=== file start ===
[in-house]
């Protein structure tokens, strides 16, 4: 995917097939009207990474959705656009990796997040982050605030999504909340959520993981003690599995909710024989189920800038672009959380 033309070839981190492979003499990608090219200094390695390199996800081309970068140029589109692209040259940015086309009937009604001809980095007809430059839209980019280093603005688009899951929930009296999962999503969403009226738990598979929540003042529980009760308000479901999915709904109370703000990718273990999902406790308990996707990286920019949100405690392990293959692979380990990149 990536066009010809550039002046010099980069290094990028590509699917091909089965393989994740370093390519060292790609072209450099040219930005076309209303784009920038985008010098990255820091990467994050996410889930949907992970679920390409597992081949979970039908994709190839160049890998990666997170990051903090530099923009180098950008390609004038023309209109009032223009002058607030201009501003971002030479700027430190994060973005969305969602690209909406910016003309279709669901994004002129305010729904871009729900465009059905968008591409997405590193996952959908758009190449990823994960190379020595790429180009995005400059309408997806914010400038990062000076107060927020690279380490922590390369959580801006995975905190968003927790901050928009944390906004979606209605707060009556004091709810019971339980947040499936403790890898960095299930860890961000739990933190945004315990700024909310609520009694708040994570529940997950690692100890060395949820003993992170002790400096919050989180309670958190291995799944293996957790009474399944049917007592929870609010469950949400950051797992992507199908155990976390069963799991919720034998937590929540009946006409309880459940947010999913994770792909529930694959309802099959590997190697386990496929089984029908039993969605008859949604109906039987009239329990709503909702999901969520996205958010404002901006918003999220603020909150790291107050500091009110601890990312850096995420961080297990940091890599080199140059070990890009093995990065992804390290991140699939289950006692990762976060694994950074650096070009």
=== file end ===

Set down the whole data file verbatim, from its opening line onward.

[in-house]
């Protein structure tokens, strides 16, 4: 995917097939009207990474959705656009990796997040982050605030999504909340959520993981003690599995909710024989189920800038672009959380 033309070839981190492979003499990608090219200094390695390199996800081309970068140029589109692209040259940015086309009937009604001809980095007809430059839209980019280093603005688009899951929930009296999962999503969403009226738990598979929540003042529980009760308000479901999915709904109370703000990718273990999902406790308990996707990286920019949100405690392990293959692979380990990149 990536066009010809550039002046010099980069290094990028590509699917091909089965393989994740370093390519060292790609072209450099040219930005076309209303784009920038985008010098990255820091990467994050996410889930949907992970679920390409597992081949979970039908994709190839160049890998990666997170990051903090530099923009180098950008390609004038023309209109009032223009002058607030201009501003971002030479700027430190994060973005969305969602690209909406910016003309279709669901994004002129305010729904871009729900465009059905968008591409997405590193996952959908758009190449990823994960190379020595790429180009995005400059309408997806914010400038990062000076107060927020690279380490922590390369959580801006995975905190968003927790901050928009944390906004979606209605707060009556004091709810019971339980947040499936403790890898960095299930860890961000739990933190945004315990700024909310609520009694708040994570529940997950690692100890060395949820003993992170002790400096919050989180309670958190291995799944293996957790009474399944049917007592929870609010469950949400950051797992992507199908155990976390069963799991919720034998937590929540009946006409309880459940947010999913994770792909529930694959309802099959590997190697386990496929089984029908039993969605008859949604109906039987009239329990709503909702999901969520996205958010404002901006918003999220603020909150790291107050500091009110601890990312850096995420961080297990940091890599080199140059070990890009093995990065992804390290991140699939289950006692990762976060694994950074650096070009």